16 February 2014

Perpetual Motion: Rituals

Every society, every culture has its own rituals; ceremonies, rites of passage, coming of age or passing away. Amarrian rites stand out as so very formal, Matari so passionate; they all serve this basic need that people seem to have, of marking changes. And everyone has their own personal little rituals, in their very own way.

Because, you know, those little rituals do help.


Age seventeen: Tash-Murkon Prime

"Miss Catherine."


"Everything is ready, mademoiselle."

"Thank you, I will just need a few minutes."

I cut the comms and sighed. It was time to say goodbye.

I walked determined across the House until I reached the door to my bedroom and knocked, knowing there was no one inside. You know... to hear the sound just once more. I knew that door so well -its heft, how to push it exactly so it would not slam... or exactly so it would- how to listen to sounds muffled behind it, how to block it from House control. I opened it slowly and stepped in.

"Goodbye my bedroom," I said to the now empty space. The intricate golden ornaments of the household were there but all my things were gone. It looked smaller, somehow, without the furniture and stuff lying around. It used to be such a mess. And it felt weird like... someone else's already. Of course it wasn't mine: it was tidy.

I looked around as I slowly walked back, picturing every thing the way they used to look, posters, dresser, my backpack, holodesk. Coming out of the bedroom and through my personal quarters, I ran my hand over a massive wooden table that would have to stay. "Goodbye. I am sorry I cannot take you along." The texture of the wood felt so rich and smooth to the touch and the grain looked beautiful; along with the dark hue it had this sense of power, old power and secret deals. I have found similar in boardrooms since, but I bet they don't know half of what mine did of overnights and study, of friends and confessions, of breakfast, of passing out. "I will miss you, you know that."

The family chambers, right outside mine, were still full of the trappings of family life. Maybe a bit less, maybe a bit older now. It had been a family of four long ago, and then three. Now it would become a family of two. Maybe it was too big now. Or maybe dad would be transferred and it would be assigned to be the home to some other family and some other teenager. Well, that is the way it goes, is it not?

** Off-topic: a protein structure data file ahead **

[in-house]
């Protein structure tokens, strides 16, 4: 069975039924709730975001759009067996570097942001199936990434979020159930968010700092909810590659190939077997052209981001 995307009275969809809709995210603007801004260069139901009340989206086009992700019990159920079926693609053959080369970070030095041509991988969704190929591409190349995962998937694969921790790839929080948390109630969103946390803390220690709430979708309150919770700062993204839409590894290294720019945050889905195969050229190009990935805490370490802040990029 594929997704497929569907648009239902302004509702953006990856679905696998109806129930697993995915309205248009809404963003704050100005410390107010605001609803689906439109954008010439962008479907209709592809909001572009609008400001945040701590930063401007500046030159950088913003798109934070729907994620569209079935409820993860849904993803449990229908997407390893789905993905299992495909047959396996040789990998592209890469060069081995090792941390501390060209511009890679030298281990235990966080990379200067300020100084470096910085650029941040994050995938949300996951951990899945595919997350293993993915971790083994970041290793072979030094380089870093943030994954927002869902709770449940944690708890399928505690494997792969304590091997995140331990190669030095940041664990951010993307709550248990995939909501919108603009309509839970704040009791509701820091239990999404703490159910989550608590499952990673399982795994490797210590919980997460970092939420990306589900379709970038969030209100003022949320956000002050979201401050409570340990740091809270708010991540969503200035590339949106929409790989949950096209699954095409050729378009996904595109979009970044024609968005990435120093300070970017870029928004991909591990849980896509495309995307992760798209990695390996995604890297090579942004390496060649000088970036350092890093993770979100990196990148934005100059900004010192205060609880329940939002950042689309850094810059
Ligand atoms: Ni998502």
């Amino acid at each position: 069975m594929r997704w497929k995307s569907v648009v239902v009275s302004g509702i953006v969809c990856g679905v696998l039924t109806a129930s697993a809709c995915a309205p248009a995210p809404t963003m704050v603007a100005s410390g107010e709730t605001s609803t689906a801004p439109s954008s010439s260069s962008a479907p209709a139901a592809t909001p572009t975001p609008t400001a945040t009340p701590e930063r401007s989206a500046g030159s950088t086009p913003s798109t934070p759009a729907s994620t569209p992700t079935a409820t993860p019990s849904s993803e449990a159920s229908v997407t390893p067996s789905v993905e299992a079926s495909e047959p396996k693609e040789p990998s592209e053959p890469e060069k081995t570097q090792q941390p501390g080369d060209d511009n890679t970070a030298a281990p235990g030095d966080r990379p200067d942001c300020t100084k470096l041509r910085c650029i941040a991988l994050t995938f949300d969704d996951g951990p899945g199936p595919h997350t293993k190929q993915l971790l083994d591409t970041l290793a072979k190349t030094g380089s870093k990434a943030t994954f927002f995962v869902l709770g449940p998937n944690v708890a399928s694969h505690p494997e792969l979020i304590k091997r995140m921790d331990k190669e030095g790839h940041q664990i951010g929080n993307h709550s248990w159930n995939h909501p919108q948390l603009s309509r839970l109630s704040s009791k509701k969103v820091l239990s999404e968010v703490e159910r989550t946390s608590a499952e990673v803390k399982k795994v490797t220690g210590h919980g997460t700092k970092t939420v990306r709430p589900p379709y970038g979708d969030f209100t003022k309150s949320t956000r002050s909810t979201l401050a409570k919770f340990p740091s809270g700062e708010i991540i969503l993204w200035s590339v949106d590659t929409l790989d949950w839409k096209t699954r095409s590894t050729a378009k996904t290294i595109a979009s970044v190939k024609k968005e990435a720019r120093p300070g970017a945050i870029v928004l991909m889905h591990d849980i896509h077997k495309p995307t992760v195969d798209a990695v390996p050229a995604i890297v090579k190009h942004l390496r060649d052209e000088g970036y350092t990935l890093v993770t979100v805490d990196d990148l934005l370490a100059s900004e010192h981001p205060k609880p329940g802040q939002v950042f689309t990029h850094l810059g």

"Goodbye, my home," I said to myself.

The household staff were assembled by the door. They were a diverse bunch, gallies and takis, jin-meis and whatnot; from dad's embassy liaison, to the cook, to mom's nurse. Among them, they never found a single spy. Maybe there even was not one.

I said goodbye to each and every one, mentioning little personal details, sending regards to their families and presenting each with a small formal parting gift. Yah, one acquires some local customs after so many years. There were smiles and tears too, those were definitely imports.

I took a long last look at my home. Former home. The next time I came it would be as a visitor and I knew it would not feel the same.

I turned to the head of the household staff, "Mr. Asahir, I am ready."

The man in front of me made a quick gesture and I felt familiar hands fitting a cloak on my shoulders. We had always disputed that, I would insist on wearing the cloak myself, he would argue that it demeaned staff to be deprived of their rightful duties. Stubborn old man.

So for the last time I rolled my eyes at him, smiling.

"The transport will take you to the Consulate where your family awaits; they will then see you to the spaceport. Your luggage will be transferred directly to your new lodging in Luminaire. Will there be anything else?"

"Will you please take care of them."

The Nefantar smiled wryly. "Of course, Miss Catherine. You need not ask."

"Goodbye Hort," I said knowing how he disliked that nickname. "Thank you for everything you have done for us. For me."

"Goodbye mademoiselle."

"Goodbye everyone, take care."

Goodbye old life.

Hello new adventure.


Moving is always a painful occasion. Sometimes you do not understand the significance until much later. Sometimes you do understand and -especially when you have staid somewhere long enough to grow roots- maybe that makes it all the more painful. It hurts.

But you find ways to cope with it. Maybe moving was an exception not to be repeated and you find a bright future in your new home. Or maybe a new adventure which will last you all of fifteen minutes, until you have to move again.

So you come up with your own little rituals. Rites of passage for easing the pain, to remember what you used to love of your old life, or to embrace your new life with passion. For rituals mark change, and change is what you make of it. I choose change to be good.

Here is to good change. Cheers,